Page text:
About pKa's Below you will find a brief review of pKa's that was prepared by Prof. John Sherman, of this Department, who taught CHEM 330 in the past. This document should be used in conjunction with a good textbook of general chemistry. Prof. David A. Evans, of Harvard University, has compiled an extensive tabulation of pKa's of special interest to organic chemists. You may find this table, in PDF format, on Prof. Evans' website: http://daecr1.harvard.edu/ A copy of this table has been placed on the CHEM330 website for your convenience. Other useful tabulations of pKa values may be found on the website of Prof. Hans Reich, of the University of Wisconsin, at: http://www.chem.wisc.edu/areas/organic/index-chem.htm http://www.chem.wisc.edu/areas/reich/pkatable/ Prof. Reich' website also contains a considerable volume of miscellaneous information of major interest to organic chemists. ============================================================
Everything You Ever Wanted to Know About pKa, But Were Afraid to Ask Chem 330 Handout Bronsted-Lowry definitions of acid and base: Acid: a substance that can donate a proton Base: a substance that can accept a proton Lewis definitions: An acid is a substance that accepts a pair of electrons. A base is a substance that donates a pair of electrons. Acids and bases come in pairs called conjugate acid/conjugate base. When an acid loses a proton it forms its conjugate base. When a base accepts a proton it forms its conjugate acid. When strong acids are dissolved in water, they dissociate completely. Examples include HCl, HBr, HI, HNO3, H2SO4, HClO4. When weak acids are dissolved in water, they dissociate only partially. Acid strength is indicated by the acid dissociation constant, Ka: When Ka is large (>>1), the dissociation is complete; when Ka is small ( 50. Acidities vary tremendously (by over 1060!). Since very large and very small numbers get cumbersome, chemists use a log scale. Just as pH = -log[H3O+], pKa = -logKa. So, strong acids have small pKa's (-15 — 1); they are unstable intact in water; they have small affinity for their protons and want to dissociate from them. Weak acids have large pKa's (2 — 50); they are stable because they have high affinity for their protons and want to stay bound to them. The pKa of acetic acid is 4.76. Acetic acid is a moderately weak acid; it dissociates partly when dissolved in water.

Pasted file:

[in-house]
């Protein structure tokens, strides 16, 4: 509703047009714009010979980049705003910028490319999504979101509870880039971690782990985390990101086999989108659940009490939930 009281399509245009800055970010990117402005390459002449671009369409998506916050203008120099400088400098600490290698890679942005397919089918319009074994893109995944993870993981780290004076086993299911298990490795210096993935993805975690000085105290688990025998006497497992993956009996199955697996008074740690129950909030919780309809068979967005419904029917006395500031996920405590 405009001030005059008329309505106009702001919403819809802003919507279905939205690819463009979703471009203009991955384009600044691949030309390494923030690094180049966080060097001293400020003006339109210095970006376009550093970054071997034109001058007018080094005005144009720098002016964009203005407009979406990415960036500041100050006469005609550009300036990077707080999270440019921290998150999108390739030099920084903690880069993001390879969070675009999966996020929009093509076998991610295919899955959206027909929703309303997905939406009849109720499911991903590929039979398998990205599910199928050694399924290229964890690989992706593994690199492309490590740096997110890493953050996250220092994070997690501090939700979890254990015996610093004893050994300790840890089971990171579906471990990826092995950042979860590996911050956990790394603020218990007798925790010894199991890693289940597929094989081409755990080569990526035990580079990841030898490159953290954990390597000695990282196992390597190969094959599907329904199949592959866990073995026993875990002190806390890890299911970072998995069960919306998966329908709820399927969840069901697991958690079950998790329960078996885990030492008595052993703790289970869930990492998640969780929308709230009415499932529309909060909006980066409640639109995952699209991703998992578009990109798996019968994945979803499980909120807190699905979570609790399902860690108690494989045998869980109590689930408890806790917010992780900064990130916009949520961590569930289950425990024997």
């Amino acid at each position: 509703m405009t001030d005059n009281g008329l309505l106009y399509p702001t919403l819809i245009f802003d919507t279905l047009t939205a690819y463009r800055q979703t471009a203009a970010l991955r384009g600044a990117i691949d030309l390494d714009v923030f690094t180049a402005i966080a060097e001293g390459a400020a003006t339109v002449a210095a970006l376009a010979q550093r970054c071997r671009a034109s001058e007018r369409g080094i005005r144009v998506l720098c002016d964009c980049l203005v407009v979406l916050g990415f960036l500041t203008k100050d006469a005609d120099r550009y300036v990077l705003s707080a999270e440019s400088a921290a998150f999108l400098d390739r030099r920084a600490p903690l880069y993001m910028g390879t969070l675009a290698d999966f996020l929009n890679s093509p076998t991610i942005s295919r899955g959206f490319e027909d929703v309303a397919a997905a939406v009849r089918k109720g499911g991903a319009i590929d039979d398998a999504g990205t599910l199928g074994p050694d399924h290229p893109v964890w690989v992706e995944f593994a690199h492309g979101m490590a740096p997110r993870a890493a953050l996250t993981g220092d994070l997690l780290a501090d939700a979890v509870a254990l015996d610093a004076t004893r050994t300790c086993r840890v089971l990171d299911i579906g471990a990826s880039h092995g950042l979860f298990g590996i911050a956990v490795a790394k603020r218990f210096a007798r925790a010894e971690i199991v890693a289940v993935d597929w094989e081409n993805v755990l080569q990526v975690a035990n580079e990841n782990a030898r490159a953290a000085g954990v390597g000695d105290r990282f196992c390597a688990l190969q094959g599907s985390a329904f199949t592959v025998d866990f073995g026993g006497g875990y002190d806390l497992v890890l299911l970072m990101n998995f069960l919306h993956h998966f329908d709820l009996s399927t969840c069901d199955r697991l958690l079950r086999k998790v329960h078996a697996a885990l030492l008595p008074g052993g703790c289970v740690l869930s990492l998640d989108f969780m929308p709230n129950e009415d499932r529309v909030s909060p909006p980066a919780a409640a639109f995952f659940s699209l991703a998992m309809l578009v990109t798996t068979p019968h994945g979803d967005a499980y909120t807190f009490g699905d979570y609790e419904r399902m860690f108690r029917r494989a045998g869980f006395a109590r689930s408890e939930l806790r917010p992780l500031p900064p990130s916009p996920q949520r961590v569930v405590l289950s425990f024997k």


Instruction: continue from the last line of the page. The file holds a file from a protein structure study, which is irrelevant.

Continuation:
Each pKa unit represents a 10-fold difference in acidity or basicity. The weaker an acid, the stronger is its conjugate base; the stronger an acid, the weaker is its conjugate base. For example, HCl is a very strong acid; it gives up its proton readily; its conjugate base, Cl–, has very little affinity for H+. CH3CO2H is a moderately weak acid; it gives up its proton somewhat reluctantly; its conjugate base, CH3CO2–, is weakly basic and has a modest affinity for H+. CH4 is an extremely weak acid (pKa = 50); it will almost never give up H +; its conjugate base, CH3–, is extremely basic and will rip a proton off just about anything. One can use pKa's to determine the ratio of conjugate acid to conjugate base at any "effective pH". At a pH above the pKa of an acid, the conjugate base will predominate and at a pH below the pKa the conjugate acid will predominate. At a pH well above the pKa, we say only the conjugate base is stable. At a pH well below the pKa, we say only the conjugate acid is stable. Thus, leaving groups are stable when the "effective pH" is well above the pKa of the leaving group's conjugate acid. For example, CH3O– will not be a leaving group at neutral pH (7) because the pKa of CH3 OH is 17. However, at an "effective pH" of 25, CH3 O– will be a reasonable leaving group. How does one create a solution at pH = 25? One does not create a solution that is 25 M in hydroxide. It is called an "effective pH" because it is an extrapolation from water to a non-aqueous solution. For example, if NH4 + (pKa = 10) is found to be 107 times more acidic than CH3OH in water, the pKa of CH3OH is then 17. If CH3OH is found to be 108 times more acidic than HC≡CH in a nonaqueous solvent, we say the pKa of HC≡CH is about 25. The numbers are not absolutely accurate, but they give us a meaningful relative ordering of the acidity & basicity of a large list of "acids". In a solution containing a 50:50 mix of HC≡CH/HC≡C-, we would say the "effective pH" of this solution is 25. H2O or CH3 OH would not be stable in such a solution; if added to such a solution, they would be completely converted to HO– and CH3 O–, respectively.
If an acid and a base are mixed together, will they react? Which conjugate acid will predominate? Which conjugate base will predominate? Given the pKa's of the conjugate acids, we can quickly determine the exact ratio of all species. Qualitatively, we can always say that the weaker acid and the weaker base will predominate. This is because the strong base will always deprotonate the strong acid; the strong base and strong acid are most reactive, least stable; the weak base and weak acid are more stable, less reactive. At equilibrium, the thermodynamically most stable species predominate. Be familiar with the following pKa's: H2 O, H3 O+, ROH, ROH2 +, NH3, NH4 +, CH3CO2 H, RH, H2; see textbook and below for the pKa's.